Employee wellness programs do pay off, the research is wrong

Employers believe in workplace wellness programs. More than eight in 10 large employers -- and half of small companies -- now sponsor at least one wellness initiative.

Companies invest more than $8 billion annually to help workers quit smoking, lose weight and exercise more. Some even offer stress and resilience training and programs to improve sleep and mental health.

But, is the investment paying off? Some of the research says not so much. But that same research is focusing on the wrong things.

The most recent study, published in the Journal of the American Medical Association, reports that wellness programs don't improve employees' health outcomes or save employers money.

Let us consider the JAMA study. Researchers tracked nearly 33,000 employees at BJ's, the wholesale grocer, and found no significant improvement in health outcomes for employees who participated compared to those who did not. However, researchers only evaluated the wellness program based on isolated metrics, such as employees' cholesterol levels or their overall spending on prescription drugs.

Narrow lens

These metrics do not capture the full benefits of well-being programs. Even the study's authors admitted that participating employees were more likely to watch their weight and exercise.

Health experts have long known that people who shed pounds typically sleep better, have more energy, and feel happier than people who remain overweight. Such positive changes might not show up in blood test results -- but they tangibly improve workers' lives both in and out of the workplace.

As with similar studies, the JAMA research measured effectiveness through a narrow lens. Rather than consider the positive impact of a more present, more productive, and more engaged workforce, research too often measures impact through isolated health indicators like blood pressure and cholesterol levels -- and determines success by looking at health-care savings.

WebMD's scoring system

To explore the snowball effect of good health practices, our team at WebMD Health Services designed a well-being program scoring system to measure how improving one area of health will, in turn, improve others.  Employees engaged in our health coaching program received an overall health score based on different variables like stress levels, diet, weight, sleep quality, and whether they undergo preventive screenings. The lower the score, the healthier the person.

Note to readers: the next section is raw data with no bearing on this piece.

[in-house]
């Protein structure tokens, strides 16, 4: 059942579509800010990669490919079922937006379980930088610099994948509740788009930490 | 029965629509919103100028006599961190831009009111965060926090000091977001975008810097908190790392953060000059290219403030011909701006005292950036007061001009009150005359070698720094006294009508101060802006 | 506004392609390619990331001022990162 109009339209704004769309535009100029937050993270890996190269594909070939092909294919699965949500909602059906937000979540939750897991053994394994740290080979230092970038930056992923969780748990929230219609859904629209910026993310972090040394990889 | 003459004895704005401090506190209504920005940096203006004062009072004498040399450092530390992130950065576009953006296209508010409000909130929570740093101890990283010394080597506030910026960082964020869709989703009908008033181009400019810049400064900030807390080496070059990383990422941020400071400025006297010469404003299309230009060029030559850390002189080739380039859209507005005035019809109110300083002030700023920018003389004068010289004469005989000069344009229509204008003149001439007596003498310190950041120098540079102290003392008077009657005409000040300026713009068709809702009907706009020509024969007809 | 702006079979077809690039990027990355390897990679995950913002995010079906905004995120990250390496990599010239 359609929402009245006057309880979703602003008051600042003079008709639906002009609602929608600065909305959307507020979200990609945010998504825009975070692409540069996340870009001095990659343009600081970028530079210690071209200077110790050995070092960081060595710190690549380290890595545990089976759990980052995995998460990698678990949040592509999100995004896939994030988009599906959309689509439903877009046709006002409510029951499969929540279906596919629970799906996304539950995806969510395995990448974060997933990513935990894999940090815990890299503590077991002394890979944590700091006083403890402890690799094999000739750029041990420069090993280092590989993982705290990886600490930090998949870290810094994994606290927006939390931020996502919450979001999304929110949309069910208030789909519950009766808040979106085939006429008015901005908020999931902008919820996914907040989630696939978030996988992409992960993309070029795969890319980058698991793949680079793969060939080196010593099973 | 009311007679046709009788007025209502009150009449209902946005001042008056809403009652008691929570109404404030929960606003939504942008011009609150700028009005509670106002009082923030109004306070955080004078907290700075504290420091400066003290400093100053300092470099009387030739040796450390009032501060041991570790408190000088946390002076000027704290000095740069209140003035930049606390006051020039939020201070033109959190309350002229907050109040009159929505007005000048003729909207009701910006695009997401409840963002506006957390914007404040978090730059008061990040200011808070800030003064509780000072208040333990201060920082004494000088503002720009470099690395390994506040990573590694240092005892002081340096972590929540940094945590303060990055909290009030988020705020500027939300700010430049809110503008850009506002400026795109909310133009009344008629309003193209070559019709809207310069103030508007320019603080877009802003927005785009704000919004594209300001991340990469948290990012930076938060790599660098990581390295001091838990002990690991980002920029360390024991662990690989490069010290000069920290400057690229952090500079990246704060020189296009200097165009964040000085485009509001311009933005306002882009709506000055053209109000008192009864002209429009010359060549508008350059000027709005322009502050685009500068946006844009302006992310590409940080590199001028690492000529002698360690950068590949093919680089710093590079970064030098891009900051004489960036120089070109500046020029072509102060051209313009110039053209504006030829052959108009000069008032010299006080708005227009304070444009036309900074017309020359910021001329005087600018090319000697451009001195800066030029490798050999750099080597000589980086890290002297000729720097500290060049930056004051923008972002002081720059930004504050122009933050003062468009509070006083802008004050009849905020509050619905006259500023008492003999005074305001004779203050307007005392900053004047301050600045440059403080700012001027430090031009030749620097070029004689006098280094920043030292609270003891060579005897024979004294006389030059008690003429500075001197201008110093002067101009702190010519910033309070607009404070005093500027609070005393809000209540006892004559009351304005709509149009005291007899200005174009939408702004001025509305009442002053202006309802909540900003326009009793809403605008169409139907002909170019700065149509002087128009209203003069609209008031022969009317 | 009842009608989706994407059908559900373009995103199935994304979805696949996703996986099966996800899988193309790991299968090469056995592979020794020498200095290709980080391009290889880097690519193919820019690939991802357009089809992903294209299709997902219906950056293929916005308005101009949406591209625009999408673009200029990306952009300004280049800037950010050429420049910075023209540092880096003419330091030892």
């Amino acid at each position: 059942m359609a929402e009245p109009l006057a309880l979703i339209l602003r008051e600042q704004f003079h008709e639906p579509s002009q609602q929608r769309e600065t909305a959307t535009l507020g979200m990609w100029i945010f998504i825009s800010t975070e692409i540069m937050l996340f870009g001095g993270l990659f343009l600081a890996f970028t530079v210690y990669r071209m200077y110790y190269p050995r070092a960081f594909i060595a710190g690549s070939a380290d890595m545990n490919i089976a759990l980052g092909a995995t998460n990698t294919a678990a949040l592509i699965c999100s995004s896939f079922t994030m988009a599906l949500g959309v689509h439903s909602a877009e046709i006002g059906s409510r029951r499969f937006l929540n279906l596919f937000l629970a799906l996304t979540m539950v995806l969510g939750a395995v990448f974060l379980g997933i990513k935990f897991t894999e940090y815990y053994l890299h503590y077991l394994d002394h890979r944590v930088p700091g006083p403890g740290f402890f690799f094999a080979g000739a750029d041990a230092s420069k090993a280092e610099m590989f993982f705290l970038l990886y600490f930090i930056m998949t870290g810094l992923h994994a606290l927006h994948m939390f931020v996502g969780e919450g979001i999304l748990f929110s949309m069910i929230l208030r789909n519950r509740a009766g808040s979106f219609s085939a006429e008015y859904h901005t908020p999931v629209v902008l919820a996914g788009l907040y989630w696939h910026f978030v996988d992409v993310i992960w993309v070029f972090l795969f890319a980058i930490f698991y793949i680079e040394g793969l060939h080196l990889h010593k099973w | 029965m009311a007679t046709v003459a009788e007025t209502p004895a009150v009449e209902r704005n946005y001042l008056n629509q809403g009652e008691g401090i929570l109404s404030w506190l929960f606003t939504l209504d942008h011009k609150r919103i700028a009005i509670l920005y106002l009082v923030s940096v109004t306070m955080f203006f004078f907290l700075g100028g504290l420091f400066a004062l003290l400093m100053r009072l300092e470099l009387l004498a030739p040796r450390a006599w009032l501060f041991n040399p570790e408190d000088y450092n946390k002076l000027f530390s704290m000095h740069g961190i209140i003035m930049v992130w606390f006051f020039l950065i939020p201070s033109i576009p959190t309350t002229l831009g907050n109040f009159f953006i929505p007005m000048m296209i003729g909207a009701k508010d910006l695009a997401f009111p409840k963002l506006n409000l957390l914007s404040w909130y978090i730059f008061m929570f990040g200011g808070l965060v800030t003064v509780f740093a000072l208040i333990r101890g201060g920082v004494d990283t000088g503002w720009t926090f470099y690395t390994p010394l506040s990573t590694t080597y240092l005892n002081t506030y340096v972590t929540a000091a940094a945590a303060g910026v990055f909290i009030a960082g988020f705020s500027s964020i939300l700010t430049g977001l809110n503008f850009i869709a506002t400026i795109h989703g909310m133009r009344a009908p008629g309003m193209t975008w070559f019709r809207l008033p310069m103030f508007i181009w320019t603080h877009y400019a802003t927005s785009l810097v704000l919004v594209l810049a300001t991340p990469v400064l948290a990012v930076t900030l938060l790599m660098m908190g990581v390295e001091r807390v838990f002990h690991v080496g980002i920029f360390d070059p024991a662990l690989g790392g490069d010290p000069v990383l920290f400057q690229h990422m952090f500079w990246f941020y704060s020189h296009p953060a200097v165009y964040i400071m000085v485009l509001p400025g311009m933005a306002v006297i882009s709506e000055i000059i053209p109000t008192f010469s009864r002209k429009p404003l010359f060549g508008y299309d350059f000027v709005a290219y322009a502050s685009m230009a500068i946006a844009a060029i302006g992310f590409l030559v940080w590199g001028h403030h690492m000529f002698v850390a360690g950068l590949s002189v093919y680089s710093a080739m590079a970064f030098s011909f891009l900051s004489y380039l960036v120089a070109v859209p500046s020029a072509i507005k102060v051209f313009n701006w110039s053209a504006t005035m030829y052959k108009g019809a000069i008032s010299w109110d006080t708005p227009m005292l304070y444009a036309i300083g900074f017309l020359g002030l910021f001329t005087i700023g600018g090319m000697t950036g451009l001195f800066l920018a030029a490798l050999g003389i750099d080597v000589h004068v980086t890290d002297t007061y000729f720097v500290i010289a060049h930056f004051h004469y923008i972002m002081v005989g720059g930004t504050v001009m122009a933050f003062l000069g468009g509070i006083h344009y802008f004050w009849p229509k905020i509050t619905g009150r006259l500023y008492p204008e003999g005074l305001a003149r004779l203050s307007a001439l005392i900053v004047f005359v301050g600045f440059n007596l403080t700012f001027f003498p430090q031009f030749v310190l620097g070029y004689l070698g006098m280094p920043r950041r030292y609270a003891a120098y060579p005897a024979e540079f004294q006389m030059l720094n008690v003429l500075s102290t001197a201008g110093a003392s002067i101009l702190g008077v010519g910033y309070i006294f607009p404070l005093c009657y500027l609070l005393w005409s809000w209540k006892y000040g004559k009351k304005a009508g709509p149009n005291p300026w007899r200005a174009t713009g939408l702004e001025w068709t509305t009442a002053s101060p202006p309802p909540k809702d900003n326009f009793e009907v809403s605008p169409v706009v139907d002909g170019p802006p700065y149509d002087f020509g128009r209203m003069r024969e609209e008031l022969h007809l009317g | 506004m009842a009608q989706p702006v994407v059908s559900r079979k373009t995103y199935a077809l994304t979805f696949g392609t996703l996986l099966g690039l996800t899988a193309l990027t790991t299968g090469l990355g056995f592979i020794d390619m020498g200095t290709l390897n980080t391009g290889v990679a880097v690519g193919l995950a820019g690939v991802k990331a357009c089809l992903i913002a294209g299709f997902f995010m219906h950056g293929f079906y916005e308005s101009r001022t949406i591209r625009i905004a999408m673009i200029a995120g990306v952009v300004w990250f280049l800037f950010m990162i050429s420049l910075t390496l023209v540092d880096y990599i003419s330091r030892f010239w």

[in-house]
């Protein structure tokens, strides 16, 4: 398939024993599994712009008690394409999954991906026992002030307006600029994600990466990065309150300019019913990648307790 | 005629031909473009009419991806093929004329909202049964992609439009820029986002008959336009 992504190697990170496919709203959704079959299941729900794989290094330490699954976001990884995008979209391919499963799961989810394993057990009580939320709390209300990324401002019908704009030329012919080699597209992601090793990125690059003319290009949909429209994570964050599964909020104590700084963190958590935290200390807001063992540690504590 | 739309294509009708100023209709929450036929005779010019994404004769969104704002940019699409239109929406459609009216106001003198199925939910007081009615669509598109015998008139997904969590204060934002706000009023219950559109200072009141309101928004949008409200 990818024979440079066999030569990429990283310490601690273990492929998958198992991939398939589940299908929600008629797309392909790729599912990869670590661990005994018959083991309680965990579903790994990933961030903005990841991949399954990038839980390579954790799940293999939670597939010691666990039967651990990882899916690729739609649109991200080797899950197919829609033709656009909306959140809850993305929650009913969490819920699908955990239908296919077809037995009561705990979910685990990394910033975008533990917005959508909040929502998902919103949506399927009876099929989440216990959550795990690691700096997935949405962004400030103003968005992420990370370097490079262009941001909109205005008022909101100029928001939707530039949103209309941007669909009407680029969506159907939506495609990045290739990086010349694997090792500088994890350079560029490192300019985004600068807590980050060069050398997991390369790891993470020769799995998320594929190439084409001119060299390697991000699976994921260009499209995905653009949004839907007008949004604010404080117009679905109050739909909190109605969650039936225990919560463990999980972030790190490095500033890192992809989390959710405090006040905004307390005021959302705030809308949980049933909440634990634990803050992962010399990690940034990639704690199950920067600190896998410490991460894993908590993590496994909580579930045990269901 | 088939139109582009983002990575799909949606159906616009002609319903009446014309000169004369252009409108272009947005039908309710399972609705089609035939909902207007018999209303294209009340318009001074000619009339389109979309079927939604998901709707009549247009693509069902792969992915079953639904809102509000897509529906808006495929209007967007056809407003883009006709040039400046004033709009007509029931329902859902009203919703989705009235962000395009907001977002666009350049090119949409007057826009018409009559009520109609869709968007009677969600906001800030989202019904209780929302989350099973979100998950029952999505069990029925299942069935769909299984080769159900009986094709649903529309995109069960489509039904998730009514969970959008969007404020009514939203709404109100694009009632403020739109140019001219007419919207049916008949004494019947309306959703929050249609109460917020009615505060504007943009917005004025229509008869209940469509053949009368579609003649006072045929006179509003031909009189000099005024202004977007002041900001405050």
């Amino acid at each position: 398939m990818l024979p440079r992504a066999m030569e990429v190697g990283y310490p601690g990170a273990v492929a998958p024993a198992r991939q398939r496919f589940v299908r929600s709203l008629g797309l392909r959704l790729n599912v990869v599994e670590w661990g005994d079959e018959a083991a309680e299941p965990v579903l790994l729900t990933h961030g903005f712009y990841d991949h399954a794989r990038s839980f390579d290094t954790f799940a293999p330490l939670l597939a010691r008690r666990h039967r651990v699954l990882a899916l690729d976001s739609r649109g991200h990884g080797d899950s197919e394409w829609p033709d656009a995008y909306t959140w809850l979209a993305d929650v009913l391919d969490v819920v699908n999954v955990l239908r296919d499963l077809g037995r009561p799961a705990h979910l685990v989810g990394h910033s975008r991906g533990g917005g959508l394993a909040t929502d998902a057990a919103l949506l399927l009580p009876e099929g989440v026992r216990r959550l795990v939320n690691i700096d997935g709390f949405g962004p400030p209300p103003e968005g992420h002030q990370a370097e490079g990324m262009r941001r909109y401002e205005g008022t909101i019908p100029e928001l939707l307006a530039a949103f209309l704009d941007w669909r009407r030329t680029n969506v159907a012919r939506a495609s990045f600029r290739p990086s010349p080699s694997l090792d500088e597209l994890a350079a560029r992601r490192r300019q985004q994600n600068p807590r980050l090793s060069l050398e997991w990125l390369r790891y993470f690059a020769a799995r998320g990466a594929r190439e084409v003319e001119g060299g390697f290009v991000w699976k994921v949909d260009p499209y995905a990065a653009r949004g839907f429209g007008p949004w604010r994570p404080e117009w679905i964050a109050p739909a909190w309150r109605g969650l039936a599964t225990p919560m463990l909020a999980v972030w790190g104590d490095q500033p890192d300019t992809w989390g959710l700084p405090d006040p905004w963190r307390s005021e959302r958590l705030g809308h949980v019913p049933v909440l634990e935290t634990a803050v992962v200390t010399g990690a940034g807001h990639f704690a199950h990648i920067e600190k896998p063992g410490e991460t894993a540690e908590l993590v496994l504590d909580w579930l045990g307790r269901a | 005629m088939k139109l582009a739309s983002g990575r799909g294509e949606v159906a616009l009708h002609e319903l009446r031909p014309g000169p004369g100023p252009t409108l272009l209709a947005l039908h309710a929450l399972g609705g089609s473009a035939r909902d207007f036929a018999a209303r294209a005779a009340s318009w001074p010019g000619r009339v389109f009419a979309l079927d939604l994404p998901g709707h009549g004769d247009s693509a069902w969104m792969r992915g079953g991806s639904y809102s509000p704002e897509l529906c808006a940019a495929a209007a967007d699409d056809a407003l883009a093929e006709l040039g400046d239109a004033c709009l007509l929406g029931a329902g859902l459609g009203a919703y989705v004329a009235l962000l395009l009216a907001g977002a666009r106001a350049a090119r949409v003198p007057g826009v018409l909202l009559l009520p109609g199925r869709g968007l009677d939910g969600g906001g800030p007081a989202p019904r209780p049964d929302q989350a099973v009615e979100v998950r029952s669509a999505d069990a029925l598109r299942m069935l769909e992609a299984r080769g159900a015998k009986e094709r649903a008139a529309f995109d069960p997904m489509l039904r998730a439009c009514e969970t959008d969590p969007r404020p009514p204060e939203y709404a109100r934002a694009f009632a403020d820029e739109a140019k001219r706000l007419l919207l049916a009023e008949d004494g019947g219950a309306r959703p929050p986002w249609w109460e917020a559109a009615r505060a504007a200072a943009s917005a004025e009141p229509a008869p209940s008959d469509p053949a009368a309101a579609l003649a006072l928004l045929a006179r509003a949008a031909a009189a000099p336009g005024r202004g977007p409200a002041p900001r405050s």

Participants then received coaching to help them improve their health scores, either through lifestyle changes or better managing chronic conditions like diabetes or heart disease.

When looking at comprehensive health factors -- rather than isolated variables -- the program proved incredibly effective. Based on survey results from over 110,000 participants, we found two-thirds of workers who received coaching on their overall health, and half of participants who received coaching for chronic conditions, lowered their health risk scores.

The program lowered health-care spending, too. A year of lifestyle health coaching drove down the average employee's medical expenses by nearly $200. For employees managing chronic conditions, the savings were even greater. A year of coaching yielded over $1,100 in savings per employee.

Well-being programs can save employers money in other ways, too. Six in 10 executives say their wellness programs have improved workers' productivity and retention, according to the 2018 Deloitte Global Human Capital Trends Survey.

Employee turnover is expensive -- on average, businesses spend $15,000 to replace a worker who quits. So by making employees happier and less likely to leave, well-being programs can save employers money even without directly lowering health-carespending.


Employers who roll out well-being programs not only retain a healthier, more productive workforce -- but they show they have their employees' best interests at heart. It's tough to think of a better investment.

John Harrison is the general manager of WebMD Health Services.